• Transaction unique identifier (String[38]): A reference number which is generated automatically recording each published sale. The number is unique and will change each time a sale is recorded.
  • Price (Int32): Sale price stated on the transfer deed.
  • Date of Transfer (Date): Date when the sale was completed, as stated on the transfer deed.
  • Postcode (String[8]): This is the postcode used at the time of the original transaction.
  • PostCodeArea (String[2])
  • PostCodeDistrict (String[2])
  • PostCodeSector (Byte)
  • PostCodeUnit (String[2])
  • Property Type (String[1]): D = Detached, S = Semi-Detached, T = Terraced, F = Flats/Maisonettes, O = Other
  • NewBuild (Bool): Is it a Newly Built Property
  • Duration (String[1]): F = Freehold, L= Leasehold
  • PAON (V_String[64]): Primary Addressable Object Name. Typically the house number or name
  • SAON (V_String[64]): Secondary Addressable Object Name.
  • Street (V_String[64])
  • Locality (V_String[64])
  • Town/City (V_String[32])
  • District (V_String[32])
  • County (V_String[32])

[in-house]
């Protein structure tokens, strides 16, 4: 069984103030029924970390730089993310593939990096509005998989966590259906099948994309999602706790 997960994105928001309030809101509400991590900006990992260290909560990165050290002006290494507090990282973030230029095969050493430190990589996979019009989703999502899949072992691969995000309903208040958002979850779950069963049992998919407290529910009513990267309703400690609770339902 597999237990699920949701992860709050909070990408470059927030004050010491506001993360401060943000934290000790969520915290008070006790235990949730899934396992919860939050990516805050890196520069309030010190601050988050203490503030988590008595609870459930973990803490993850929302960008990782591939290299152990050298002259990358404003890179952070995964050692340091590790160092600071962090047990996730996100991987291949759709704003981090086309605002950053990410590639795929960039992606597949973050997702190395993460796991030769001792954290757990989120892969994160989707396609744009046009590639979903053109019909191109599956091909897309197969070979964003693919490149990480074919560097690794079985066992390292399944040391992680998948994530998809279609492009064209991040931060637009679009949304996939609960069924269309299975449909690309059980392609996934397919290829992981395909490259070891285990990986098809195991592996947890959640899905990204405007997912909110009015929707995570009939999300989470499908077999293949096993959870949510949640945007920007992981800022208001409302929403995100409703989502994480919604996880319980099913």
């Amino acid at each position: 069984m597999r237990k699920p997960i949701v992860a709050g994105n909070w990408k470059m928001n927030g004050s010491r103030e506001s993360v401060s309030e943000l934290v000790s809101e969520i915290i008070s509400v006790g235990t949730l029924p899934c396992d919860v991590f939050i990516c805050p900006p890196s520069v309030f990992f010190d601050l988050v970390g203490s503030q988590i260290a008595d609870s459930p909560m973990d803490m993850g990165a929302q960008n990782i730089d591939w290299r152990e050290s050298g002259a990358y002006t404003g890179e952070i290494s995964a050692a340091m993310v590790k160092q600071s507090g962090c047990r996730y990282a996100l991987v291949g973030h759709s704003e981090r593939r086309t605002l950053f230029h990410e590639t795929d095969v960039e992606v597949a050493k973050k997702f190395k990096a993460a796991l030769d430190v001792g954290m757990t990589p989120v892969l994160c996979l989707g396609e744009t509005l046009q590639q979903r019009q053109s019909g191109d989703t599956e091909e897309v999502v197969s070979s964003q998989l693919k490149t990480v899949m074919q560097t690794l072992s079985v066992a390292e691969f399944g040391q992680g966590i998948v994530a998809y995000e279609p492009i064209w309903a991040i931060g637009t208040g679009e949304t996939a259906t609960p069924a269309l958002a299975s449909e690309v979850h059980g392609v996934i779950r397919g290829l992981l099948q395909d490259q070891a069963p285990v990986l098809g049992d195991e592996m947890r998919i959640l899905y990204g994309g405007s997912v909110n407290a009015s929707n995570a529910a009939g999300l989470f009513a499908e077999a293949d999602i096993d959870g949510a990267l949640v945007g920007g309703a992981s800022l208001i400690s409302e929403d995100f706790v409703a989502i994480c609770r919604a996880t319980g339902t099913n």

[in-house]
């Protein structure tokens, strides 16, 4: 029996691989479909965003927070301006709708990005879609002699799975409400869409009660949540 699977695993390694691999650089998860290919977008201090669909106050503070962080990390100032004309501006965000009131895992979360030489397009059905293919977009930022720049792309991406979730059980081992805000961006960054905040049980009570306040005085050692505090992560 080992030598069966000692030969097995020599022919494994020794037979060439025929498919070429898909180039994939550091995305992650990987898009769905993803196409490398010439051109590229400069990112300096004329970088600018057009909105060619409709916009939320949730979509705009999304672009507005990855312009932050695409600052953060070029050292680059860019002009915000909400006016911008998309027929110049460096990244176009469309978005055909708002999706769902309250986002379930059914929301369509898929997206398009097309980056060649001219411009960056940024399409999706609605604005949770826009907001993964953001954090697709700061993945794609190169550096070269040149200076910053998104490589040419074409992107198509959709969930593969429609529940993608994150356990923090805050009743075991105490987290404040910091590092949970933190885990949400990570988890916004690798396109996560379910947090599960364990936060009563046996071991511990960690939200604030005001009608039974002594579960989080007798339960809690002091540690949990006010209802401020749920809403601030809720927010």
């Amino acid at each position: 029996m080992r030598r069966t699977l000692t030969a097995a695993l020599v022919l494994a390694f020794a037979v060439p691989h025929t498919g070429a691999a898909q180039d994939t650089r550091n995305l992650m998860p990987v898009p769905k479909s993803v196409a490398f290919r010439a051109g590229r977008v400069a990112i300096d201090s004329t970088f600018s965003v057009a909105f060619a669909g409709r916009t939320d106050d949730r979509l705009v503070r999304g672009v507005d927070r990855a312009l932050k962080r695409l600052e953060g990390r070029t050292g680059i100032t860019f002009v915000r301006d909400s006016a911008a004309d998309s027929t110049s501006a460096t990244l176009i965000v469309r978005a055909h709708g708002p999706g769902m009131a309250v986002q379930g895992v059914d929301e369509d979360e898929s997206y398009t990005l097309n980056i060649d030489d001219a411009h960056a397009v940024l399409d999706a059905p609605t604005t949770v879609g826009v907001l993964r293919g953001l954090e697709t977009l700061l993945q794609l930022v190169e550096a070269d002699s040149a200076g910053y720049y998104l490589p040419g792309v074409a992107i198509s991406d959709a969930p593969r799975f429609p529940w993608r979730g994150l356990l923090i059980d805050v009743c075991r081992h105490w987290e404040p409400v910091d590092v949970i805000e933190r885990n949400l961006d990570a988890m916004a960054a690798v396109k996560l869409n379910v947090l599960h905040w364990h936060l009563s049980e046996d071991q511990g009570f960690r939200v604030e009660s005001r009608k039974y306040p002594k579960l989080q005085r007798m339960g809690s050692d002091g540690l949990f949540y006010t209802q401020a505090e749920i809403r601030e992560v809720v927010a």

• PPDCategory Type (String[1])

The goal is to create a RecordID, grouped by County and the PostCodeArea (i.e., resetting as you cross each group) and then sorted by Price descending. Fairly straightforward as a specific workflow:

Example Workflow

In this workflow, I include the grouping fields in the Sort as well, which means the data is sorted only once. In Alteryx, anytime there is a grouping an implicit Sort is added to the workflow to create the grouped data. As Alteryx attaches metadata, it is aware of the way the data is sorted, so it is very efficient if the grouping matches the sort.

Premature Optimisation

As an aside – a tale of premature optimisation! As I include a sort tool before the multi-row formula, I wondered if it was possible to remove the grouping to improve performance. First some experimenting with the sorting: